Posted by: electrolite on May 19, 2010 at 5:26 PM | PERMALINK

It is an error to write as if journalists' willful indifference to what's true and what's not occurs in a vacuum. It doesn't; it occurs within the wider context of a stupid American public who quite generally doesn't itself care about what's true and what's not.

Comfortably ensconced within that large sea of alethic indifference, it is not surprising that journalists typically take the "it's not our role" view of David Gregory towards the truth.

Journalists, politicians, and such people are *symptoms* of the wider problem, not the wider problem itself.

Posted by: sherifffruitfly on May 19, 2010 at 5:58 PM | PERMALINK

I think Ron Fournier's biases are pretty well known. What this suggests to me is that Fournier is quickly building up AP's factchecking rep so he can better "stick it" to progressives this fall.

Really, these people play this game much better than we do. They boo our every move while we get suckered in on the set ups and lose our credibility for critiquing the final act.

AP will continue to be on good behavior but come this fall they will brutalize Democratic candidates, mark my words.

Posted by: Mark Gisleson on May 19, 2010 at 6:36 PM | PERMALINK

What is equally needed in journalism is accurate reporting on just who the supposed "authorities" being quoted represent. A recent AOL-generated Op-Ed criticized pending mandates calling for greater fleet fuel efficiency in US cars, claiming that it would result in greater death tolls because cars would be smaller and lighter and less crash resistant.

The authors were cited as representing a group with a nice sounding name which seems to be in favor of "A Competitive American Economy" but which, in fact, is almost totally paid for by Exxon. Do ya suppose Exxon might NOT be in favor of greater fuel efficiency? Do ya suppose readers might have looked at the article in a slightly different light if they knew those facts?

And this stuff happens a lot and the even worse problem is that there is virtually nothing today which requires that the major funders of such organizations reveal their identities. This fact is best exemplified by the millions spent, without attribution, by the American Chamber of Commerce on astroturf lobbying and twisted message advertising.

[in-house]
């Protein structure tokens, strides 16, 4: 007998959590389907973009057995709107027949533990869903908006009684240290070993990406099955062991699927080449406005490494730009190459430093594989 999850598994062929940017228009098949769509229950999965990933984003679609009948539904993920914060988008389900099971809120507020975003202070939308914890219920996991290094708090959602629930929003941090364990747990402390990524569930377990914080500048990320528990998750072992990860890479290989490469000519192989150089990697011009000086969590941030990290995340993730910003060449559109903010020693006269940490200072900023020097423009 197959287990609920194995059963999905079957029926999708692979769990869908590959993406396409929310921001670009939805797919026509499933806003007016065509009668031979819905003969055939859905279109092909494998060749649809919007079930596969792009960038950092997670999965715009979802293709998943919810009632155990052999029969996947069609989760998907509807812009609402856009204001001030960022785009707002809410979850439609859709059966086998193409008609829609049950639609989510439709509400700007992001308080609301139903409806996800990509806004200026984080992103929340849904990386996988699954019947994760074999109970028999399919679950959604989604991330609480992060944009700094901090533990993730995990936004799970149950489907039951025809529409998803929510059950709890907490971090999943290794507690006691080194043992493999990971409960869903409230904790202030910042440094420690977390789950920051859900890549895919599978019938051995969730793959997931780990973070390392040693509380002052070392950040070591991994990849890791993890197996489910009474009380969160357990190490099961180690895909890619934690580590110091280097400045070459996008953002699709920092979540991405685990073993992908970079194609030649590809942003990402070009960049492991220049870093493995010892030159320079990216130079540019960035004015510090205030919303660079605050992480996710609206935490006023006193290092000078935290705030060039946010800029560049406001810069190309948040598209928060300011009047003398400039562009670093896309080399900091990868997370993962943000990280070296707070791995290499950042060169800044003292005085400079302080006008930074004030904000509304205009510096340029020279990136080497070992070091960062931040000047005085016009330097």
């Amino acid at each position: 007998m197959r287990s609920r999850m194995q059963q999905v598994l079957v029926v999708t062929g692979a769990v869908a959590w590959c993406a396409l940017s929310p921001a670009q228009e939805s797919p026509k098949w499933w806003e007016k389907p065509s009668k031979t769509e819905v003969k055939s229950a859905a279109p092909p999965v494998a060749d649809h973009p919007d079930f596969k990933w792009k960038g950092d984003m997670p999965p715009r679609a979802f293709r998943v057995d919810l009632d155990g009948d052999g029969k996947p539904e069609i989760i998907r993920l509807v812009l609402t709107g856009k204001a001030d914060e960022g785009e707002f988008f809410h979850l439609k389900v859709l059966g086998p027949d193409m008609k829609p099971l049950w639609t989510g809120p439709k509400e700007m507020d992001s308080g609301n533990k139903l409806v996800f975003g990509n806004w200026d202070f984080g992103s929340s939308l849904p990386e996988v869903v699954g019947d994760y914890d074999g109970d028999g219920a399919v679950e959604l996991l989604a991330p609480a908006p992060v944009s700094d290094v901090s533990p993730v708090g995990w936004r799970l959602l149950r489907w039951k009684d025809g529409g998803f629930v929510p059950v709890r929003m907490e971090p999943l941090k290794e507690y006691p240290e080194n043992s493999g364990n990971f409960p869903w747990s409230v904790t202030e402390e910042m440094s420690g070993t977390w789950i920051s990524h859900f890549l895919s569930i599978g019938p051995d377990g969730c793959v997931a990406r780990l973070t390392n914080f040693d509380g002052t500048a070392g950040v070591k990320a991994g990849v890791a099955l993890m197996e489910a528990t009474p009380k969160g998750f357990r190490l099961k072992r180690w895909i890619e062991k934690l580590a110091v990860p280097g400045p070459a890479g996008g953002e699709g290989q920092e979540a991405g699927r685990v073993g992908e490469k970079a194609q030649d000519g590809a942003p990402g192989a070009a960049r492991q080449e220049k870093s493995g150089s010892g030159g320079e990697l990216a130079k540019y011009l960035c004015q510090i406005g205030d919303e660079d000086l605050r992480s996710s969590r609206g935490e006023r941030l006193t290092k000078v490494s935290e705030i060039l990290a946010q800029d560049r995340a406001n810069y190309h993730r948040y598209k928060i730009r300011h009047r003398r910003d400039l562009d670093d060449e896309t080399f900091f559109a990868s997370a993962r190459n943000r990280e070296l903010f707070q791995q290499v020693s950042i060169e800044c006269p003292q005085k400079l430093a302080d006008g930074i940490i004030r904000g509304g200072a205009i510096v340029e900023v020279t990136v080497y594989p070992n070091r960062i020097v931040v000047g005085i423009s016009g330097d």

Posted by: dweb on May 19, 2010 at 8:13 PM | PERMALINK

The truth isn't the lib perspective.

Several years back, Rush talked about why reporters went into reporting and he said if you ask them they'll say they wanted to make a difference.

In a bizarre case of life imitating art, ABC news now has a segment called "Making a Difference." I have to laugh whenever I see it, thinking about Rush's insight into liberal mainstream news. Today's syrupy, saccharin piece was some Hollywood actor "giving back" or "making a difference" with some po' Africans.

Posted by: Luther on May 20, 2010 at 1:53 AM | PERMALINK

@ Luther: You're a moron. The truth is the truth - which was kind of the point of this entire story and the comments that followed.

That you think you have to post the response of, "The truth isn't the lib perspective" alone proves you're coming at the subject from a biased perspective. Then you go on to quote one of the biggest professional liars in radio "entertainment" - WHO IS NOT A JOURNALIST - and don't even realize the true irony.

Here's a thought, Luther: leave the discussion of real journalism to folks who actually understand what it is.

That fact checking is so critical - and so often not performed - is one of the most infuriating things about modern journalism. Journalism isn't just being able to publish some words, audio, or video on a given subject. Any two-bit hack, eight year old kid, or three-legged lobotmized jackass can do that these days. Yet folks like Luther seem to think that's journalism.